That leaves us with a list of five potential stocks: CVS, MO, PM, PEP, and PG. The main thing I want in these stocks is incredibly strong cash flow such that the company has the ability to not only finance current operations but also dividends and/or stock buybacks.
Through more than 9,800 retail locations, more than 1,100 walk-in health care clinics, a leading pharmacy benefits manager with more than 94 million plan members, a dedicated senior pharmacy care business serving more than one million patients per year, expanding specialty pharmacy services and a leading stand-alone Medicare Part D prescription drug plan, we enable people, businesses, and communities to manage health in more affordable, effective ways.
Here's their cash flow statement showing their last five years of activity:
This is a great cash flow statement for conservative investors. With the exception of 2015 (when they made an $11 billion acquisition), they've had sufficient cash flow to fund investments. That gives them plenty of financial room to pay dividends and buyback stock; they've done both. Since 2013, they've purchased $21.8 billion in stock and paid $7.8 billion in dividends, which they've increased for the last 10 years.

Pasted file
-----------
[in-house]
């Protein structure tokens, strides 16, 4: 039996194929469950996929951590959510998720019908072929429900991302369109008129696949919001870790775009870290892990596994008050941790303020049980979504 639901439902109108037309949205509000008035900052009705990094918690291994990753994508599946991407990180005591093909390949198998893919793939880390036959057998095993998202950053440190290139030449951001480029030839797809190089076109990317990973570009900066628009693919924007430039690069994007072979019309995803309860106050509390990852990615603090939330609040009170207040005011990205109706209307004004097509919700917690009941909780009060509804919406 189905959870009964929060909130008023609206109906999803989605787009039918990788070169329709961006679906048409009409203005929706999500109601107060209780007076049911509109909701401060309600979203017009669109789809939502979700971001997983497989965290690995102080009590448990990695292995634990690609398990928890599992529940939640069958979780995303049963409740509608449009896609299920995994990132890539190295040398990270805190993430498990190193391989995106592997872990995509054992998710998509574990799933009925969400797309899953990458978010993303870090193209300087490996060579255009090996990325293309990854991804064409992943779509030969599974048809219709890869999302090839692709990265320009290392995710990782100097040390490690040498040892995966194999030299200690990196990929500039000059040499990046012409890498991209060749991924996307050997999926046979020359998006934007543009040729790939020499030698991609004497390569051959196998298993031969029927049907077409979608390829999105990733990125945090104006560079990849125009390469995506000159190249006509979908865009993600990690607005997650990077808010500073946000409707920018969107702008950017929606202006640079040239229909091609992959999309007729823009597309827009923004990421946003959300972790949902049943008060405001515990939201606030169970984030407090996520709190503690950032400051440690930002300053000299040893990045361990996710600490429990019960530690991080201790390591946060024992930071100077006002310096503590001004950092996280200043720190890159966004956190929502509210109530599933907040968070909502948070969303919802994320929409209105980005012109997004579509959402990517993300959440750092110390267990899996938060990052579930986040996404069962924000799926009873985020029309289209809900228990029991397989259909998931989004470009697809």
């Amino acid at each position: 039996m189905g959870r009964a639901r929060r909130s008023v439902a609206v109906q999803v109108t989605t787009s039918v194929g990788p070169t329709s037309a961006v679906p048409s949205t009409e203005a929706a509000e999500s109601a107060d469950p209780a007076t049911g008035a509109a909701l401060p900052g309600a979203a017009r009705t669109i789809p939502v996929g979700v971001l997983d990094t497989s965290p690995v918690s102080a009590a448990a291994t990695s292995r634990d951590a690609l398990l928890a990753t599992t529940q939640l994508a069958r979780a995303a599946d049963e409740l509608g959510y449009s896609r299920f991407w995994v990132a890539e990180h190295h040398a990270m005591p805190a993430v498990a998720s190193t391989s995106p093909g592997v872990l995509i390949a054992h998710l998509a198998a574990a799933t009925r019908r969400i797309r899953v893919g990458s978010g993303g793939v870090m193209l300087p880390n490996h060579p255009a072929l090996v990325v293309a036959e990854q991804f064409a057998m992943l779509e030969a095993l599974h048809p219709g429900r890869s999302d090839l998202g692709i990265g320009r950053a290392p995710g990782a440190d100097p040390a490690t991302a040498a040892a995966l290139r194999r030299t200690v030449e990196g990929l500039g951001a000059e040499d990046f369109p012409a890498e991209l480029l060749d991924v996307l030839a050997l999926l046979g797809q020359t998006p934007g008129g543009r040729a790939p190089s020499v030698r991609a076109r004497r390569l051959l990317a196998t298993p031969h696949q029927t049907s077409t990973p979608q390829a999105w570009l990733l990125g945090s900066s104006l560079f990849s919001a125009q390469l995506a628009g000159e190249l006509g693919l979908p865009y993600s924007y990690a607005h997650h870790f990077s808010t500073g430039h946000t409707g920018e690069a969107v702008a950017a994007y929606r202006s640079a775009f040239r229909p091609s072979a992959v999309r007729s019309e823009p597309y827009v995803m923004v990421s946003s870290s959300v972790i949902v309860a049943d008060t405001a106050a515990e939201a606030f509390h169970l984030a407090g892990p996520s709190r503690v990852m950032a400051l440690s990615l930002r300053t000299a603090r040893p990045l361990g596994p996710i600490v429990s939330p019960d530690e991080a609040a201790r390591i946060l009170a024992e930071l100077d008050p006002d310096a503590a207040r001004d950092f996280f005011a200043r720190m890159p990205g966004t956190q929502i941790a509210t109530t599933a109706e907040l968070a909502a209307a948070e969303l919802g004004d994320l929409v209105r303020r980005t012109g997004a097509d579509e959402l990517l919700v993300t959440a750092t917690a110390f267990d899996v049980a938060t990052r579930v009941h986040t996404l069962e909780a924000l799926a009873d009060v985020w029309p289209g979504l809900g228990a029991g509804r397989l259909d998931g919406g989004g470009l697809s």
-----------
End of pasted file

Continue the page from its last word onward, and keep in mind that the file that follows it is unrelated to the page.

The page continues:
The chart is attractive:
MO or PM?
There are two tobacco companies on the list. While Altria is yielding about 50 basis points less, they are still buying back stock, which makes them a bit more attractive. However, MO they're still a good company to look at right now.
There's pro and con with Phillip Morris (PM). On the con side, they're a tobacco company, which some investors may find objectionable for ethical reasons (if so, please don't add this to your portfolio). On the plus side, this is a company that literally prints money:
With the exception of 2015 (when they made an acquisition), (MO) has had more than enough cash left over after making investments to distribute to shareholders. And they have, purchasing slightly more than $6 billion in stock and paying out $21 billion in dividends. This is a company that more than adequately compensates shareholders for owning their stock.